Even though I'm no longer writing for Outdoor Life or hosting my TV show, I constantly get requests from people who want information about hunting elk. Most of these folks have never hunted in the west, and most live east of the Mississippi.
It's a daunting challenge to plan a hunt with no knowledge of the area you want to hunt, the terrain, animal behavior, hunt strategies, equipment required and other factors.
There are many questions you need to ask yourself when considering a first-time elk hunt, but two are of paramount importance. First, what kind of elk are you looking for, and second, how do you want to hunt your elk? Let's look at each.
Most hunters who are planning their first-ever elk hunt set their sights on a big bull. Of course. That's just natural, especially if those folks will go on only one elk hunt in their lives. But let's have a reality check. Statistics show that less than five percent of the total elk harvest in the west is made up of mature bulls that carry at least six points or more on each side. The bulk of the harvest is made up of younger two-year-old bulls, spikes, and cows and calves. A big bull is anold bull. He's survived several hunting seasons. In most public areas, bulls are harvested before they turn three years old, which is when antlers take on respectable proportions. That being said, your big bull will most likely be living on a private ranch, an Indian Reservation, in a limited entry unit requiring a tough-to-get lottery permit, or far back in the wilderness requiring horses and savvy guides.
The truth is, except for the lottery draw, you'll be digging deep into your bank account to book any of the others. Average fees on many big ranches are around $10,000 or more. Some of the well known Indian reservations will sell you a permit for $25,000 to $35,000 or more, and an outfitted hunt in the backcountry, can be $7,000 and up. And be aware that many outfitted hunts will produce no big bulls, and maybe no bulls at all. But that's another subject I'll write about later. If you can't afford any of these, and you don't strike gold in the lottery, you need to re-think your objectives. Then again, there are many hunters who are interested in only the meat, and a cow will be perfectly acceptable. In that case, your odds of getting an elk rise significantly.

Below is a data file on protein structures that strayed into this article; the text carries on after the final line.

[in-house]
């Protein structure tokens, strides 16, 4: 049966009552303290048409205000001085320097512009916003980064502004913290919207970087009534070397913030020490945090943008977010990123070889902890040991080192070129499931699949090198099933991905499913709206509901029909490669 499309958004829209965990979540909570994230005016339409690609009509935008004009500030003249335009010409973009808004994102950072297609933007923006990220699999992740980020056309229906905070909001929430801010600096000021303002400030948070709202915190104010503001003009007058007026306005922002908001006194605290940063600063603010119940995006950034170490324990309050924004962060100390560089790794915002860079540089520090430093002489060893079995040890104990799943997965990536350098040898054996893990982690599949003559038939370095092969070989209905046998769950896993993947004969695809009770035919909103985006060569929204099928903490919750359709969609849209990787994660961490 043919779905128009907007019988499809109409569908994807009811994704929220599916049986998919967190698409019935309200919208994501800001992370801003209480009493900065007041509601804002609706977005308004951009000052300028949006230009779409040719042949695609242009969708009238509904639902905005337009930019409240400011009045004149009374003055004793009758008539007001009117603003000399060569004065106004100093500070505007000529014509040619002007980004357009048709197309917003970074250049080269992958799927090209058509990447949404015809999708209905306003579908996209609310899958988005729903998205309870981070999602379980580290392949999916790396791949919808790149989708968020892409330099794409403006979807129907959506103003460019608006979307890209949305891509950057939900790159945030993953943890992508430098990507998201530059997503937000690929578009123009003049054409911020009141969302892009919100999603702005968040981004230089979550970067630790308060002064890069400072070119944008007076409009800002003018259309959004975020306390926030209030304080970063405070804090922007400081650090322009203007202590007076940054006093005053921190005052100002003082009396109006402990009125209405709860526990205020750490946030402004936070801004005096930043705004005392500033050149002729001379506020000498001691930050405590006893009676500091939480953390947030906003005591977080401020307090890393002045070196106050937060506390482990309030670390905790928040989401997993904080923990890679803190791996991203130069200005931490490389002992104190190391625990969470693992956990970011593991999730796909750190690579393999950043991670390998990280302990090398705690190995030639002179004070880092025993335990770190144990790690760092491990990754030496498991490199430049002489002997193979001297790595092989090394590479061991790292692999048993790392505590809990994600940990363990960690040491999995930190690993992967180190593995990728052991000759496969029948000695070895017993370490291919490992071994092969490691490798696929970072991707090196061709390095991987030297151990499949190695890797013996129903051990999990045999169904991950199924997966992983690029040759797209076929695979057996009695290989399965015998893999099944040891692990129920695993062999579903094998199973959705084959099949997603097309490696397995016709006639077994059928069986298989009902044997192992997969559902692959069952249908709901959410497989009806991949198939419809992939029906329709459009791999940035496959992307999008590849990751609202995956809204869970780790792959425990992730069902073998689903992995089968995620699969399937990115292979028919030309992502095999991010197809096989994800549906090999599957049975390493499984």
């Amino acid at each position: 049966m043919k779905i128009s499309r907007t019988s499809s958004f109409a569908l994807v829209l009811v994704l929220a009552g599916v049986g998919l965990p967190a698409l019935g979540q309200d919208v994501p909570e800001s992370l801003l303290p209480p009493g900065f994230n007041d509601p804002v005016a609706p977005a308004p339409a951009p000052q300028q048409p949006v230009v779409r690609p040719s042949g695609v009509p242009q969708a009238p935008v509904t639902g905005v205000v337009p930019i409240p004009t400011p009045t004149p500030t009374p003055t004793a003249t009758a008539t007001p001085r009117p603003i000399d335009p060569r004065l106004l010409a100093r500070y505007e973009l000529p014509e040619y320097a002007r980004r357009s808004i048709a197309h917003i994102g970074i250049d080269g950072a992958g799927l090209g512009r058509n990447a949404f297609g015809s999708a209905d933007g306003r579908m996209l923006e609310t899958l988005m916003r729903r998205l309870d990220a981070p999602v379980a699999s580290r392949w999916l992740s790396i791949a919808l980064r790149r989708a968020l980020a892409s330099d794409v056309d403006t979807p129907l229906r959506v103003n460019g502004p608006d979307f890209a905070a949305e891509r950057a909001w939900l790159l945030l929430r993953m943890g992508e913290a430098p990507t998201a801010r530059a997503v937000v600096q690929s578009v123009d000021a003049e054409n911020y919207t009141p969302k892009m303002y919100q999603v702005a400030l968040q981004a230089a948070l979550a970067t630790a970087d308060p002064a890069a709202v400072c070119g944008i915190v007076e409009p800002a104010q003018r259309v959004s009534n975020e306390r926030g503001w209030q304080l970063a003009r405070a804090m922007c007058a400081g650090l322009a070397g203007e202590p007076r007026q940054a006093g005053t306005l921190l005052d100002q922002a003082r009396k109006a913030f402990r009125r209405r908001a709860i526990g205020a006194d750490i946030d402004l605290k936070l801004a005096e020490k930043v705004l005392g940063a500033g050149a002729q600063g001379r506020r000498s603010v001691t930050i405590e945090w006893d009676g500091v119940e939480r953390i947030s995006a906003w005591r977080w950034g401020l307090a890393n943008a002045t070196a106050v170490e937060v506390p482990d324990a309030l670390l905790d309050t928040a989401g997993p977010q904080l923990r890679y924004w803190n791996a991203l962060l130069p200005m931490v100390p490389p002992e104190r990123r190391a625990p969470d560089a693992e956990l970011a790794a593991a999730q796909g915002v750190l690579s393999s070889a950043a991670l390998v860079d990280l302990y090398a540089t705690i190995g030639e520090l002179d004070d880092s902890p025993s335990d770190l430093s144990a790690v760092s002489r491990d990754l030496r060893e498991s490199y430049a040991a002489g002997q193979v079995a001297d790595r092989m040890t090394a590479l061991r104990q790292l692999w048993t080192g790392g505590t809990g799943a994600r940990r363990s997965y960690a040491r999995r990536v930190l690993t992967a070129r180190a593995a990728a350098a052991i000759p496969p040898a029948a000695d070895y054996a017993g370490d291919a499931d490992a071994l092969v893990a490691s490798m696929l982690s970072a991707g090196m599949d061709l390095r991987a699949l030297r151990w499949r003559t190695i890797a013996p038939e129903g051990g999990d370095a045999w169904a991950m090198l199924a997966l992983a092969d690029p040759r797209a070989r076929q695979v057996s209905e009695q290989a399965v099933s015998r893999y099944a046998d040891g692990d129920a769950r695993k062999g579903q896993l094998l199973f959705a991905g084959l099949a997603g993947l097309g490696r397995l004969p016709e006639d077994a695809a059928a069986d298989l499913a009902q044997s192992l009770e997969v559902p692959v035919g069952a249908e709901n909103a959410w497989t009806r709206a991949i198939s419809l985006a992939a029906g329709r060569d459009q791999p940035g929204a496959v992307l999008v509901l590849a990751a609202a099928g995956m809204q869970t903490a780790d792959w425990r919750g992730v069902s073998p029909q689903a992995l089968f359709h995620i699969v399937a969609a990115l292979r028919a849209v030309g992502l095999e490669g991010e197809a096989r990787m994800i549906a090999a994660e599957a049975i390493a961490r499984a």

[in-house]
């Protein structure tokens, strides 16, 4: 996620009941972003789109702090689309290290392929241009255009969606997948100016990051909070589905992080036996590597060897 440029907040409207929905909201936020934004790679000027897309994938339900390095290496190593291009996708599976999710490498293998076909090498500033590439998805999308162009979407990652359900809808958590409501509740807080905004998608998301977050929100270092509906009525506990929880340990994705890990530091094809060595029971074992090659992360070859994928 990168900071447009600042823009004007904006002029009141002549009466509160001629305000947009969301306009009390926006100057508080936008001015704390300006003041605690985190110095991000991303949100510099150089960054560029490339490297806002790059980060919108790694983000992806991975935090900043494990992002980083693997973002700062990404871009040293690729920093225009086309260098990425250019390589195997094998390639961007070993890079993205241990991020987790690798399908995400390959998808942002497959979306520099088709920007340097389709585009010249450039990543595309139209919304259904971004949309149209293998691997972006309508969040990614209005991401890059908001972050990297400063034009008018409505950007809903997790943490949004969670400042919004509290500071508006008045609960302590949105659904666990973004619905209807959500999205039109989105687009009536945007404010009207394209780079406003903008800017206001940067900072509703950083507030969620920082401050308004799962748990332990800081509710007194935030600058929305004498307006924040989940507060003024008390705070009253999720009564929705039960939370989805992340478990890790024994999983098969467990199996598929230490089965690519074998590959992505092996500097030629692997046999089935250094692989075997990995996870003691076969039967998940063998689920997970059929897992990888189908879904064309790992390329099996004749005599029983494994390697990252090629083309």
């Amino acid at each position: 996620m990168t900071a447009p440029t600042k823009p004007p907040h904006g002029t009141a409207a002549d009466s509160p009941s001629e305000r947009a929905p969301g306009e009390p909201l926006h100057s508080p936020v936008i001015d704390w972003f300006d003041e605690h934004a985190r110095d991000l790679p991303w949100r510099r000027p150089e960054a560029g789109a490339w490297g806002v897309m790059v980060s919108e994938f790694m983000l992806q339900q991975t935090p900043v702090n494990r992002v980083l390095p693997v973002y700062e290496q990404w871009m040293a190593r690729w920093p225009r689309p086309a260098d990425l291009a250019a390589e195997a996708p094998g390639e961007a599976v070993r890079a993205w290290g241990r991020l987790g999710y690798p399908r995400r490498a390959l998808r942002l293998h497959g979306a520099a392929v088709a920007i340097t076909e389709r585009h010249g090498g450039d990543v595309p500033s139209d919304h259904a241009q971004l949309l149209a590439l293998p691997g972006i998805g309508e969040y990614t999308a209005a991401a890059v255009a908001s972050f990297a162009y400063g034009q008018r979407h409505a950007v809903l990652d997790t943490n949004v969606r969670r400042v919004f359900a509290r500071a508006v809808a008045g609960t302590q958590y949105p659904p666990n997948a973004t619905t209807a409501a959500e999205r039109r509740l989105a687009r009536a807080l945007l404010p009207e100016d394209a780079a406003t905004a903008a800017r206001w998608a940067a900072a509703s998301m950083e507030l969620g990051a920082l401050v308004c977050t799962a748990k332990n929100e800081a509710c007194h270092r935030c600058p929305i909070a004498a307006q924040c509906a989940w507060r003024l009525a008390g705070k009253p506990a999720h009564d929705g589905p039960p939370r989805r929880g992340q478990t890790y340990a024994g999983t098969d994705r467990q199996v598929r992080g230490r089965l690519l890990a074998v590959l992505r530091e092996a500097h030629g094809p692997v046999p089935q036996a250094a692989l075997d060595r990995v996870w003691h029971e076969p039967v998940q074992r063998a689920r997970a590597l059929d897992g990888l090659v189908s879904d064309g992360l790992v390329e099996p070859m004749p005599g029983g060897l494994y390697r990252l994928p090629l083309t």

Once you've determined the kind of elk you're willing to settle for, you need to plan how you'll hunt. There are three options: DIY (Do It Yourself), fully outfitted, or a drop camp. Obviously, hunting elk on your own is by far the most challenging. You may be hunting unfamiliar country, you'll need to know where elk are, as well as private land boundaries, you'll need to know elk behavior and hunting strategies, and you'll need to provide your own meals and lodging, whether it's a motel, B&B, RV, or tent. And of course, you'll need equipment as well as the ability to transport an elk out of the woods. This, in itself, is probably the biggest physical challenge you'll face on your hunt, though you'll likely be putting a lot of time, and miles, as you hike in mountain terrain and vegetation, much of which isn't friendly.
As I already indicated, a fully outfitted hunt is typically not cheap, and there's no assurance you'll get an animal. No outfitter can guarantee you an elk, unless he has a high fence operation, which is an entirely different story. Too many factors can affect your outfitted hunt, including the presence of elk or lack thereof; your physical ability to get from camp to where the elk are; guides who are not savvy, or quite frankly, are jerks; poor luck on your part, such as missing or wounding the only elk you'll see; and other reasons. Most of us think of outfitted hunts as horseback affairs, but plenty are operated out of motels or cabins, and you might be using a four-wheeler or pickup truck to transport you around on your elk hunt. You need to decide what you want. Very importantly, how do you select an outfitter? There are all the old reasons such as attending a hunter's expo or convention and meeting outfitters in person, or contacting his references to determine their evaluation of his hunt. Both of these may have pitfalls. My suggestion is simply to contact an established long-time, reputable, booking agent who will recommend only outfitters he's dealt with for years. There's no extra cost for this service. The consultant is paid a fee by the outfitters he represents.
The drop camp sounds like the perfect choice regarding an economy hunt and hunting a good spot with a reasonable number of elk. An outfitter will take you and your gear by horseback to a camp that he's established, usually a tent camp, and drop you off for a period of time. He may return during the hunt to check on you and perhaps pack meat out. You're on your own, hopefully comfortable, and in a place where elk are present. But there's a downside. Some unscrupulous outfitters establish drop camps where there are few, if any elk. There are two reasons for this. Drop camp fees are low, and the outdfitter doesn't feel justified in spending a lot of time and effort in taking you far into the backcountry. He also might not want you competing with his high-dollar clients, so he'll be sure your drop camp is far enough away from his primary operation. For these reasons, drop camps must be thoroughly researched.
This is one of several blogs I'll write on hunting elk for the folks looking for information. It's never too early to start planning and think of many considerations you may not have thought about quite yet.